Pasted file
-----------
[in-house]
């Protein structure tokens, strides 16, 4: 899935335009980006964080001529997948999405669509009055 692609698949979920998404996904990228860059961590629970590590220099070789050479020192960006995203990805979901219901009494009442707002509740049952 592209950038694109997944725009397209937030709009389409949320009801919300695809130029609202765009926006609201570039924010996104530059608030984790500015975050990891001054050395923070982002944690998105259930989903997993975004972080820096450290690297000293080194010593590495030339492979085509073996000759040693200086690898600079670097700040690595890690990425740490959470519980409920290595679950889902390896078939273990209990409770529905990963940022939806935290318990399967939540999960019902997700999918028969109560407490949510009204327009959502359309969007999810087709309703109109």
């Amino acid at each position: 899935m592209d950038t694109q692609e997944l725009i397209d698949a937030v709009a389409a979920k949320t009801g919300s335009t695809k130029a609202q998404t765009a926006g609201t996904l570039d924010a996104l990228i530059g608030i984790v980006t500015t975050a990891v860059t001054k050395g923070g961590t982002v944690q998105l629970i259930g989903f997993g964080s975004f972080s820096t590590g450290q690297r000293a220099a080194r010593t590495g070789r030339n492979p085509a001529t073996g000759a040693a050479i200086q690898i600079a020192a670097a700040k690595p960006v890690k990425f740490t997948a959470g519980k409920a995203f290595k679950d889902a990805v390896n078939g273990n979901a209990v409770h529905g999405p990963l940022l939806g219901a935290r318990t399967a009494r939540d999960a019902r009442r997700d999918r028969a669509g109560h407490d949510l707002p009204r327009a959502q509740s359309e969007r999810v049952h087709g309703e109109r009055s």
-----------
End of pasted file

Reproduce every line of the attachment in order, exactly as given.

[in-house]
């Protein structure tokens, strides 16, 4: 899935335009980006964080001529997948999405669509009055 692609698949979920998404996904990228860059961590629970590590220099070789050479020192960006995203990805979901219901009494009442707002509740049952 592209950038694109997944725009397209937030709009389409949320009801919300695809130029609202765009926006609201570039924010996104530059608030984790500015975050990891001054050395923070982002944690998105259930989903997993975004972080820096450290690297000293080194010593590495030339492979085509073996000759040693200086690898600079670097700040690595890690990425740490959470519980409920290595679950889902390896078939273990209990409770529905990963940022939806935290318990399967939540999960019902997700999918028969109560407490949510009204327009959502359309969007999810087709309703109109």
């Amino acid at each position: 899935m592209d950038t694109q692609e997944l725009i397209d698949a937030v709009a389409a979920k949320t009801g919300s335009t695809k130029a609202q998404t765009a926006g609201t996904l570039d924010a996104l990228i530059g608030i984790v980006t500015t975050a990891v860059t001054k050395g923070g961590t982002v944690q998105l629970i259930g989903f997993g964080s975004f972080s820096t590590g450290q690297r000293a220099a080194r010593t590495g070789r030339n492979p085509a001529t073996g000759a040693a050479i200086q690898i600079a020192a670097a700040k690595p960006v890690k990425f740490t997948a959470g519980k409920a995203f290595k679950d889902a990805v390896n078939g273990n979901a209990v409770h529905g999405p990963l940022l939806g219901a935290r318990t399967a009494r939540d999960a019902r009442r997700d999918r028969a669509g109560h407490d949510l707002p009204r327009a959502q509740s359309e969007r999810v049952h087709g309703e109109r009055s």